The island of Leros in the Greek Dodecanese consists of a unique case study into the history of securitisation and control of the Mediterranean, an entire ecosystem defined by exile, detainment and violent processes of subjectification within which architecture plays a fundamental role.
For centuries the island had been used for military operations under various regimes, with its strategic location and natural/geographical elements defining its highly traumatic and politicised existence. The project is mainly focused on the last century of Leros’ history, starting from the Italian occupation of the Dodecanese and concluding in the present. The project presents an archive that follows the transformation of the civic and military infrastructure built by the Italian fascist administration of Leros in the 1920s and 30s, to notorious mental health care facilities and camps for political prisoners and violently displaced children from mainland Greece, to detention centres for refugees today.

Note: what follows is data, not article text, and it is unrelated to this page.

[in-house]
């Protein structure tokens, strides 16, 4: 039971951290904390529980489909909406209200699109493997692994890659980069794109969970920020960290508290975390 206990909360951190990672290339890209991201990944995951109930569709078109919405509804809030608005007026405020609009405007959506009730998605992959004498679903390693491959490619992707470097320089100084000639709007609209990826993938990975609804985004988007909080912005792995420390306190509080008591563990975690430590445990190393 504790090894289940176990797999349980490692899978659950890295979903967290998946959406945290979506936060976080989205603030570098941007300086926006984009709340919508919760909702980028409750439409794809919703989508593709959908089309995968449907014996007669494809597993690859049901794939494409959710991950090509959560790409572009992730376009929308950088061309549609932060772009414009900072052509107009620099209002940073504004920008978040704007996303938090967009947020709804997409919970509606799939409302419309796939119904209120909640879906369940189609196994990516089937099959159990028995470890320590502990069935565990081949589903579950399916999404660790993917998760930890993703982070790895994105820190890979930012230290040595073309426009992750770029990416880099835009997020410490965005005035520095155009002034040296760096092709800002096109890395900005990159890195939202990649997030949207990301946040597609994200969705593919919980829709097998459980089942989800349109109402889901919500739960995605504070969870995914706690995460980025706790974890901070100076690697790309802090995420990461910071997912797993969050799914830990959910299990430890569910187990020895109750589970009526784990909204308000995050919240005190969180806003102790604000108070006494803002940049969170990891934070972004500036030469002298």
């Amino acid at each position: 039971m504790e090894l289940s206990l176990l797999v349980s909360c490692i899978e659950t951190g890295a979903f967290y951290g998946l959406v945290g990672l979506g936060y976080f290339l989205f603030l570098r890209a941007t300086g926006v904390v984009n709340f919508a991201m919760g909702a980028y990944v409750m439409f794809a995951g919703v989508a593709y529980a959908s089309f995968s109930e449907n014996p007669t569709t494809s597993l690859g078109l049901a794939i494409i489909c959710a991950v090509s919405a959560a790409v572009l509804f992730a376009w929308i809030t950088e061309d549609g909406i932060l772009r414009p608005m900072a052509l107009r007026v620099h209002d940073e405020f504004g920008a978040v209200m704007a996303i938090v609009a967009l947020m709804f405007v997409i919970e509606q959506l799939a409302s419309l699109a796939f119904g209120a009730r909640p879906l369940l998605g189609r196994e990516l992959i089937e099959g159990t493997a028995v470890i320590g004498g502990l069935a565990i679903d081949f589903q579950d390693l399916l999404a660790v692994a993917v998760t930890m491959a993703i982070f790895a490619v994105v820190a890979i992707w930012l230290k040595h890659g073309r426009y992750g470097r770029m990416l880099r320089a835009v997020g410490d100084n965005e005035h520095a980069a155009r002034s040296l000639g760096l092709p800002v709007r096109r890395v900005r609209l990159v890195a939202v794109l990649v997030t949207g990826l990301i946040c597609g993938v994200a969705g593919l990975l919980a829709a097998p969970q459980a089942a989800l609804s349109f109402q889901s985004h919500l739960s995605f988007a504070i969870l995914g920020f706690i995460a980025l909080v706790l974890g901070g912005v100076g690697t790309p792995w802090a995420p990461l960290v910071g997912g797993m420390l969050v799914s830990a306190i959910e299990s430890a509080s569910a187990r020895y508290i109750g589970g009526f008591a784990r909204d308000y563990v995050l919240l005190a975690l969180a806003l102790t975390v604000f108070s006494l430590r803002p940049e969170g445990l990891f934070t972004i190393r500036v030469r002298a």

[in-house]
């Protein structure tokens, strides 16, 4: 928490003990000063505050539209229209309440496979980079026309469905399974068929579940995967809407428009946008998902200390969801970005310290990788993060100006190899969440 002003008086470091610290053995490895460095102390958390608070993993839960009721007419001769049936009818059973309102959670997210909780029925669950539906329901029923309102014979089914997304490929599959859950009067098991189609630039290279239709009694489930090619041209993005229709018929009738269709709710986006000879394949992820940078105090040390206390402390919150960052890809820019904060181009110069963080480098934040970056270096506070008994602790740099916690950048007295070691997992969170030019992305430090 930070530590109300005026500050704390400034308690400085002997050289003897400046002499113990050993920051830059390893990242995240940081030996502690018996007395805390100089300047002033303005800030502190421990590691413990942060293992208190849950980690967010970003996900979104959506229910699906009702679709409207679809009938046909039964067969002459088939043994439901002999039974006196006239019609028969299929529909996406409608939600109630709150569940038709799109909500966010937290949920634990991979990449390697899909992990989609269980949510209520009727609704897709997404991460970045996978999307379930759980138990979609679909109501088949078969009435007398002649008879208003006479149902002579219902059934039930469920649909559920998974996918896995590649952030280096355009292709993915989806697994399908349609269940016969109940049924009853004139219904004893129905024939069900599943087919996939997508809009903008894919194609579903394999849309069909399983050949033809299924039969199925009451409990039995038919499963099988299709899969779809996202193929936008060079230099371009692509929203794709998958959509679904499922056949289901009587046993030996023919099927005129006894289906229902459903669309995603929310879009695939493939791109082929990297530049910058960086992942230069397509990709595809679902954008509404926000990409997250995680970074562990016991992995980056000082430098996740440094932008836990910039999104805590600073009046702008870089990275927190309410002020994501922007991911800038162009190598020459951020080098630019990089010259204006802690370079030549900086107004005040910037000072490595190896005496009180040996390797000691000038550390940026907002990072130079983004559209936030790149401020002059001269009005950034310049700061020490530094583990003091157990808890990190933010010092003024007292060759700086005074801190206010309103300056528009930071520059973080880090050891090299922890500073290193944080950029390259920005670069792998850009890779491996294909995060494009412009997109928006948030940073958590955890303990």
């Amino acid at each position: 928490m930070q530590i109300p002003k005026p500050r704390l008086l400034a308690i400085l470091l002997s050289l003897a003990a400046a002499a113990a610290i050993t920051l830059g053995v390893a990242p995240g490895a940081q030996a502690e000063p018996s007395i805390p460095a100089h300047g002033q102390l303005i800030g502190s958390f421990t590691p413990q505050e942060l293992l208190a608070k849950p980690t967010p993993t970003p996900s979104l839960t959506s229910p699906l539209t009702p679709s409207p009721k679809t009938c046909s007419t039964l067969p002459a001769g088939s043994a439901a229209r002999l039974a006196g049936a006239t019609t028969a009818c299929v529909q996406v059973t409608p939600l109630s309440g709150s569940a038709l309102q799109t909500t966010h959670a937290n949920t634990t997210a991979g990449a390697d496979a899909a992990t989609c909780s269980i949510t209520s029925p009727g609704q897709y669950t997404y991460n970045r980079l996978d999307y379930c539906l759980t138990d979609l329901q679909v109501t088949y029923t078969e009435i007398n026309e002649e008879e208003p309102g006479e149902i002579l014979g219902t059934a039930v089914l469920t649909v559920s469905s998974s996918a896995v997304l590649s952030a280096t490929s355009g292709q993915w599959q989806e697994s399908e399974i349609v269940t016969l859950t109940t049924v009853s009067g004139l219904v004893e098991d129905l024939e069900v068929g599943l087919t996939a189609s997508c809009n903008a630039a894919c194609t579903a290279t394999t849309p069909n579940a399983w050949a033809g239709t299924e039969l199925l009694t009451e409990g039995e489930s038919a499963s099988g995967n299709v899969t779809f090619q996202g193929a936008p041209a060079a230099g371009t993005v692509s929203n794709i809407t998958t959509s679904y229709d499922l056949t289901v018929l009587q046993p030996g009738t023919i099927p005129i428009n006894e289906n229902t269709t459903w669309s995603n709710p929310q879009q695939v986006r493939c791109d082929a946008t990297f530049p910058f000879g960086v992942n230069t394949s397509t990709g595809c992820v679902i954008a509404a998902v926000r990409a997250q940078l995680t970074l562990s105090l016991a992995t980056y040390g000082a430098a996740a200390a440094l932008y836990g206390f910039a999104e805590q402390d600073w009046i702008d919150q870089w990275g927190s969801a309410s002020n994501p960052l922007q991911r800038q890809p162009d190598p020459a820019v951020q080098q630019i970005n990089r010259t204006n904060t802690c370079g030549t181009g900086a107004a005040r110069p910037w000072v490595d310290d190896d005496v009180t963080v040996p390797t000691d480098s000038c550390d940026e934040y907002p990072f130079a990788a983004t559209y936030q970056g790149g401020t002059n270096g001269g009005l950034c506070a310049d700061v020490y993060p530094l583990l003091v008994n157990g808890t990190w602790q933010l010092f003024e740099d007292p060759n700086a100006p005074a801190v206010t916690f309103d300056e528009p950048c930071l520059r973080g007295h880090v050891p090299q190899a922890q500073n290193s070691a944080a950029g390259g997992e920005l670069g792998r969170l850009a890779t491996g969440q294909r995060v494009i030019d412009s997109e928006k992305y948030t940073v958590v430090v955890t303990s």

In the confluence of Africa, Europe and Asia, the Mediterranean is identified as the paradigmatic space for such investigation. A highly contested site and area of conflict since antiquity, interweaved in the imaginary and the praxis of power and territorial domination, the Mediterranean Sea today has become possibly the most securitized and militarized zone on earth. Within this context, islands performed as agents of segregation and dominance, with their geographic specificities, natural characteristics and strategic location constructing the platform upon which architecture cannot be separated from geopolitical and biopolitical management.